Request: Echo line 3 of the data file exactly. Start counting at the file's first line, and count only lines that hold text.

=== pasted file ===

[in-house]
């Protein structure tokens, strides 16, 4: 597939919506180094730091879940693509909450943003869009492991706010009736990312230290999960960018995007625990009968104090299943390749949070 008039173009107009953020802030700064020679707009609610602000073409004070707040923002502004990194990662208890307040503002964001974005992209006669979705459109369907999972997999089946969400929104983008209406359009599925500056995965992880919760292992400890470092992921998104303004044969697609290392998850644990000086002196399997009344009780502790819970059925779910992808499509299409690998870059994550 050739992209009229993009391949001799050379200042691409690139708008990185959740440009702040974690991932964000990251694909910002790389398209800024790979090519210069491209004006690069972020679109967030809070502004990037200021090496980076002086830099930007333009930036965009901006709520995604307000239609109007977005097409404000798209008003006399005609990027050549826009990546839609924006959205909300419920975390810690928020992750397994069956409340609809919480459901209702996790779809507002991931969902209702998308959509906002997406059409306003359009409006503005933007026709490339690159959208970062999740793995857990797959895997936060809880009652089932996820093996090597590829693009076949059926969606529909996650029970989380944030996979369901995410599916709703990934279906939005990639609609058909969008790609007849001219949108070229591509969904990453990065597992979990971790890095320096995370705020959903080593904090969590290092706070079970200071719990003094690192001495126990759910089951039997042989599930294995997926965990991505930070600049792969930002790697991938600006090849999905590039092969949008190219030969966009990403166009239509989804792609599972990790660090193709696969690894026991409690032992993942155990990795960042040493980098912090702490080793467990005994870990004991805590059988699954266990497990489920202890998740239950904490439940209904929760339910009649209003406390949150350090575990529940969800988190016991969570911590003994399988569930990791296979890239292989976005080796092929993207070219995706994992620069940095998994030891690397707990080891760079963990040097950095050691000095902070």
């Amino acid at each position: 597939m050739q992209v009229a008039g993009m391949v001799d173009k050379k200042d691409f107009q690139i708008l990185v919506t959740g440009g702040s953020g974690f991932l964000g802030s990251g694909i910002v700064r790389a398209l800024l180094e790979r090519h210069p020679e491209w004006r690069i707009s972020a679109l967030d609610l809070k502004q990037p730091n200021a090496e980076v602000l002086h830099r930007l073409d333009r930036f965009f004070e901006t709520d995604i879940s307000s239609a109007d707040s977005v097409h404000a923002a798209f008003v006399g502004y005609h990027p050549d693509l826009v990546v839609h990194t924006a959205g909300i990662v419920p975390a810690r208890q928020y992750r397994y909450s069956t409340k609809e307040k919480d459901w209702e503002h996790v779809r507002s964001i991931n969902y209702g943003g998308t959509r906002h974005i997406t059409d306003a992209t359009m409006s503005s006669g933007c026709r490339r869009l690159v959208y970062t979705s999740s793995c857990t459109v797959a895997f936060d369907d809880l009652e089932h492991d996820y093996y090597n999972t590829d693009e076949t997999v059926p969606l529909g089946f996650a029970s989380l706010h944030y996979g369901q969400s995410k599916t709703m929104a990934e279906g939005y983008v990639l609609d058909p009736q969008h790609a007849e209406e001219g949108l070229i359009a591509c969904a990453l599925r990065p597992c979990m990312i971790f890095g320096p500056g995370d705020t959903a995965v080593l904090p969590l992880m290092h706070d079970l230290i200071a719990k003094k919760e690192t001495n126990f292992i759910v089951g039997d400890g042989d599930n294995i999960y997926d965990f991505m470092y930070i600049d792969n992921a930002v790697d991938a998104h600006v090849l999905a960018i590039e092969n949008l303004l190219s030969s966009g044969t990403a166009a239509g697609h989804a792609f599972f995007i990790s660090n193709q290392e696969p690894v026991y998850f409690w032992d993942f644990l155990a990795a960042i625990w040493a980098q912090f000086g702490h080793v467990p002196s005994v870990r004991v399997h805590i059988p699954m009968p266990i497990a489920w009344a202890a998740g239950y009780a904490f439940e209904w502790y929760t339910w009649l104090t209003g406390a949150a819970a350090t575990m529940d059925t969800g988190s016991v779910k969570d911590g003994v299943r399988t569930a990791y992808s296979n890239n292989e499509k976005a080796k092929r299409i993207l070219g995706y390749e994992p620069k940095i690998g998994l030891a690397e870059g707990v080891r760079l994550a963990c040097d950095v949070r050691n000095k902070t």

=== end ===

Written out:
């Amino acid at each position: 597939m050739q992209v009229a008039g993009m391949v001799d173009k050379k200042d691409f107009q690139i708008l990185v919506t959740g440009g702040s953020g974690f991932l964000g802030s990251g694909i910002v700064r790389a398209l800024l180094e790979r090519h210069p020679e491209w004006r690069i707009s972020a679109l967030d609610l809070k502004q990037p730091n200021a090496e980076v602000l002086h830099r930007l073409d333009r930036f965009f004070e901006t709520d995604i879940s307000s239609a109007d707040s977005v097409h404000a923002a798209f008003v006399g502004y005609h990027p050549d693509l826009v990546v839609h990194t924006a959205g909300i990662v419920p975390a810690r208890q928020y992750r397994y909450s069956t409340k609809e307040k919480d459901w209702e503002h996790v779809r507002s964001i991931n969902y209702g943003g998308t959509r906002h974005i997406t059409d306003a992209t359009m409006s503005s006669g933007c026709r490339r869009l690159v959208y970062t979705s999740s793995c857990t459109v797959a895997f936060d369907d809880l009652e089932h492991d996820y093996y090597n999972t590829d693009e076949t997999v059926p969606l529909g089946f996650a029970s989380l706010h944030y996979g369901q969400s995410k599916t709703m929104a990934e279906g939005y983008v990639l609609d058909p009736q969008h790609a007849e209406e001219g949108l070229i359009a591509c969904a990453l599925r990065p597992c979990m990312i971790f890095g320096p500056g995370d705020t959903a995965v080593l904090p969590l992880m290092h706070d079970l230290i200071a719990k003094k919760e690192t001495n126990f292992i759910v089951g039997d400890g042989d599930n294995i999960y997926d965990f991505m470092y930070i600049d792969n992921a930002v790697d991938a998104h600006v090849l999905a960018i590039e092969n949008l303004l190219s030969s966009g044969t990403a166009a239509g697609h989804a792609f599972f995007i990790s660090n193709q290392e696969p690894v026991y998850f409690w032992d993942f644990l155990a990795a960042i625990w040493a980098q912090f000086g702490h080793v467990p002196s005994v870990r004991v399997h805590i059988p699954m009968p266990i497990a489920w009344a202890a998740g239950y009780a904490f439940e209904w502790y929760t339910w009649l104090t209003g406390a949150a819970a350090t575990m529940d059925t969800g988190s016991v779910k969570d911590g003994v299943r399988t569930a990791y992808s296979n890239n292989e499509k976005a080796k092929r299409i993207l070219g995706y390749e994992p620069k940095i690998g998994l030891a690397e870059g707990v080891r760079l994550a963990c040097d950095v949070r050691n000095k902070t």